Over time, your knives will start to lose their sharp factory edge, and that's okay—that just means the blades have enjoyed regular use in your home kitchen. That also means it's time to sharpen them, which isn't a step you want to put off. Sharpening makes slicing and dicing easier and more precise, which means you don't have to exert as much effort while cutting. And though it may sound counterintuitive, a sharp knife is actually safer to use than a dull one. "The most common cause of kitchen injury is a dull knife because it requires more pressure while cutting," says Costanzo. "By adding additional force to compensate for a dull blade, you decrease your control over the knife and increase your chance of injury."
How often you need to sharpen a knife comes down to a few factors. "It depends on how often the knife is used, on what kind of cutting board, by whom, and what knife is in question," says Donald. "This is subjective, as different people have different standards for what feels sharp and what doesn't." As a rule of thumb, anywhere between once every few months to once a year should do the trick, depending on how often you use the knife. "If you notice yourself having to keep honing your knife to catch an edge, it means it's time for a proper sharpening," says Blanchard.
If you want to try restoring your blades at home, there are a few types of knife sharpener you can purchase: there are electric sharpeners, manual sharpeners and whetstones. Electric sharpeners are the easiest and most convenient to use, as these motor-powered devices feature slots with pre-set angles (or one slot with different settings) to help guide you knife as you slide it through.
Manual sharpeners, which resemble electric models in design, tend to be less expensive and more precise, though they’re a little trickier to use. While both electric and manual sharpeners are popular for their convenience, they both can be hard on a knife's delicate edge.
And then, there's the whetstone, which is widely considered to be the superior sharpening method. "A whetstone uses a combination of high-quality abrasive grits and water to allow you to both hone and sharpen your knife," explains Costanzo. "The fine grit is used to realign the microscopic teeth on the blade while the coarse grit is used to grind the edge of your knife." (If you have Japanese knives, which are thinner and more brittle than Western-style knives, they must be sharpened using a whetstone—not a manual or electric model.)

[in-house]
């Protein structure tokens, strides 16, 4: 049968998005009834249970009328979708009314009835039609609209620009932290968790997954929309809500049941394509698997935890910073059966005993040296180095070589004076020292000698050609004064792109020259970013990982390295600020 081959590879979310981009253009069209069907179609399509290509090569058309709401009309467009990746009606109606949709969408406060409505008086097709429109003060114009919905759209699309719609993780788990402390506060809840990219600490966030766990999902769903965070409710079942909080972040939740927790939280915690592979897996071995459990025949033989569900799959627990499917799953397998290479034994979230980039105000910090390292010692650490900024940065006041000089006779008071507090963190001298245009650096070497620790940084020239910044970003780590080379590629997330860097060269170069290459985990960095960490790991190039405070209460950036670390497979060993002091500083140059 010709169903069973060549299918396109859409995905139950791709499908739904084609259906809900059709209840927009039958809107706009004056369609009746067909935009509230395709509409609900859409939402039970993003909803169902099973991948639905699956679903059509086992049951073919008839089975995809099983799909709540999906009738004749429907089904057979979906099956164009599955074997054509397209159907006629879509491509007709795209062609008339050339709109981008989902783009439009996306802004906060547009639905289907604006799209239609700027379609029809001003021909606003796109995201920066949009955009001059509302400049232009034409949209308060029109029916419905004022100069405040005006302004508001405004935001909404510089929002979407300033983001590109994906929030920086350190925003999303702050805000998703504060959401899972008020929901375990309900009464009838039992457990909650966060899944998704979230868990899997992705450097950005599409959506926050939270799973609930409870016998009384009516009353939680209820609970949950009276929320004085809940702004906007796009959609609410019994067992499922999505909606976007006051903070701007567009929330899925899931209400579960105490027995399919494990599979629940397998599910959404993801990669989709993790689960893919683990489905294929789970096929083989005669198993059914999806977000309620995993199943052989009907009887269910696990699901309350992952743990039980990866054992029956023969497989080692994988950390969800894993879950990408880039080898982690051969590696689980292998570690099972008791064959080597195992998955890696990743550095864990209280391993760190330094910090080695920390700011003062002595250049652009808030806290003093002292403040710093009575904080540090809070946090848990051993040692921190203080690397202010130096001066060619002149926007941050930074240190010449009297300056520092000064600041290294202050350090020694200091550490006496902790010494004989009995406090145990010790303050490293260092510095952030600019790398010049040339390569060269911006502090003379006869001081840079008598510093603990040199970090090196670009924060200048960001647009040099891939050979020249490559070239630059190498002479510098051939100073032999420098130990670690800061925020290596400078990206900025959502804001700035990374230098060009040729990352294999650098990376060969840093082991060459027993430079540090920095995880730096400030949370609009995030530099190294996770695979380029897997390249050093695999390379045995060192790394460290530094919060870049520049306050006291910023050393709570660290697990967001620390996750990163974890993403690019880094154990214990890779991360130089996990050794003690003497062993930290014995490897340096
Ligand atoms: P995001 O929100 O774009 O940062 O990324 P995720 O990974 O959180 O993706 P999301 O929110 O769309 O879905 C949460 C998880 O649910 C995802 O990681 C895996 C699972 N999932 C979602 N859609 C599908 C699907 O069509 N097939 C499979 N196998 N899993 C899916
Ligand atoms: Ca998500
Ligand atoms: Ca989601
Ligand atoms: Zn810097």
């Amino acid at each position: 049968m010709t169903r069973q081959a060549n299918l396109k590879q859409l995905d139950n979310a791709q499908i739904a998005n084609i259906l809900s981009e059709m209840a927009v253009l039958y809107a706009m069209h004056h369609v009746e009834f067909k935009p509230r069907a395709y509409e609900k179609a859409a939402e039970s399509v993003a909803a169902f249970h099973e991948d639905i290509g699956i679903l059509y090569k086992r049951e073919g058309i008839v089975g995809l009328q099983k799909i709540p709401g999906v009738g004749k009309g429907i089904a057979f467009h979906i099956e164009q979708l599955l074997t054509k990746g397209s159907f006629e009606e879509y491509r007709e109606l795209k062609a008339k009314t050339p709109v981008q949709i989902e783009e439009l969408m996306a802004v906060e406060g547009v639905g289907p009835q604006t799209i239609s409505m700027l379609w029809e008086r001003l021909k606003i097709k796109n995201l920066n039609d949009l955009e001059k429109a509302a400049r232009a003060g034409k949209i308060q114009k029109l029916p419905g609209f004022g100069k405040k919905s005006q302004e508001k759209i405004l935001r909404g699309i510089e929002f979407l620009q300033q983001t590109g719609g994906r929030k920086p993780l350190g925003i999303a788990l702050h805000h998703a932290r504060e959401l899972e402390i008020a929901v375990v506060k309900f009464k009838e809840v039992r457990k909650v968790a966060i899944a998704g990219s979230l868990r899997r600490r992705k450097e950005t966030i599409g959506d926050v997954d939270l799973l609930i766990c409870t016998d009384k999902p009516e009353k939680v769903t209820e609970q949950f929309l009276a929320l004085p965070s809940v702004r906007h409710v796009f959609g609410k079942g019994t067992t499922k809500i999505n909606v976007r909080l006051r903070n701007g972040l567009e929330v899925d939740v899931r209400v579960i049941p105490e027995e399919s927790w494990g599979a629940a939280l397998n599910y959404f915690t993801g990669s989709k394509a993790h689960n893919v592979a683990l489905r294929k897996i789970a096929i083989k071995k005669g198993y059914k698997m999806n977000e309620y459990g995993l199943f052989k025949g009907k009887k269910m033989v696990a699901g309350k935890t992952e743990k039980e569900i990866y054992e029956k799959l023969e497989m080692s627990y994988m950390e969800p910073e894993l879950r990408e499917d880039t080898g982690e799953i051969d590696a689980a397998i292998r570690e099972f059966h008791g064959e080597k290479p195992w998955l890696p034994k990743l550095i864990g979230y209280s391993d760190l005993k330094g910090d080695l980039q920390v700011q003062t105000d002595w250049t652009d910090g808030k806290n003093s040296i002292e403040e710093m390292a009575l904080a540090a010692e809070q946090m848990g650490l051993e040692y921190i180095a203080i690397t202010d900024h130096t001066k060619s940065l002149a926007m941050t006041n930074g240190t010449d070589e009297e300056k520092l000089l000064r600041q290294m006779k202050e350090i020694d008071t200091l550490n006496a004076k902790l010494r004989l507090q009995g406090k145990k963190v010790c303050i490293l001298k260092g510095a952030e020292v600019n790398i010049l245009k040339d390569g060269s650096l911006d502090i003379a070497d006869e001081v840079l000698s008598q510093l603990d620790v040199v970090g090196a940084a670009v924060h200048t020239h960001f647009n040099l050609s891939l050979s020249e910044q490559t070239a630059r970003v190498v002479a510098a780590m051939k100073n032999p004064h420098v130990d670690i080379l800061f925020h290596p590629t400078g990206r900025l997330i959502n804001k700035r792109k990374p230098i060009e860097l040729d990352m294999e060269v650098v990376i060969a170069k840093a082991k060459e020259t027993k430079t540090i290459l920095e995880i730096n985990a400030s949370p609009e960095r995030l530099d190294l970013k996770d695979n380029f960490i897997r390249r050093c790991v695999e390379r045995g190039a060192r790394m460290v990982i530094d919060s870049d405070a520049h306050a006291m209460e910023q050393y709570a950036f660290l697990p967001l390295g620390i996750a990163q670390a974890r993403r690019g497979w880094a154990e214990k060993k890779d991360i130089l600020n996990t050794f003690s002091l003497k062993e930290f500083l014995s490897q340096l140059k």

Now, using a whetstone comes with a learning curve—though experts say it's worth it. "While it is a skill set that requires practice, water stone sharpening is best for the life of the knife and superior edge retention," adds Bouchard. And if the thought of sharpening your knives yourself is simply too daunting, you can always take your knives to a major retailer like Williams Sonoma or an independent cutlery stores to be sharpened professionally. If this plan of action appeals to you, don't be ashamed—many professional chefs, cookbook authors and food-world experts leave sharpening to the pros.
Lastly, to give your knives a long life, you need to store them properly so that their blades are always protected. Among the most popular solutions are knife blocks, which can house a variety of different knives directly on your countertop. This method comes with a few downsides, though: Wooden blocks can be a breeding ground for bacteria and, in general, they’re difficult to clean. Additionally, knife blocks can take up a decent amount of space on your countertop.
Instead, consider storing your knives on a magnetic knife strip like the Schmidt Brothers Acacia Wood Magnetic Wall Bar, which can be attached directly to your wall. "The wood is gentle on the steel, especially when pulling the knife on and off of it as you use it," says Blanchard. Not only do knife strips clear up counter space, but they display your knife collection beautifully.
And if you prefer to keep your knives tucked away in a drawer, you have options. you can protect them with knife guards, which slip over the blades to protect their delicate edges and your delicate fingers. (You can purchase a set or buy individual knife guards to accommodate your specific knives.) Just, whatever you do, never toss unprotected knives into a chaotic kitchen drawer. This is not only damaging to blades, but it's also quite dangerous for anyone reaching into the drawer.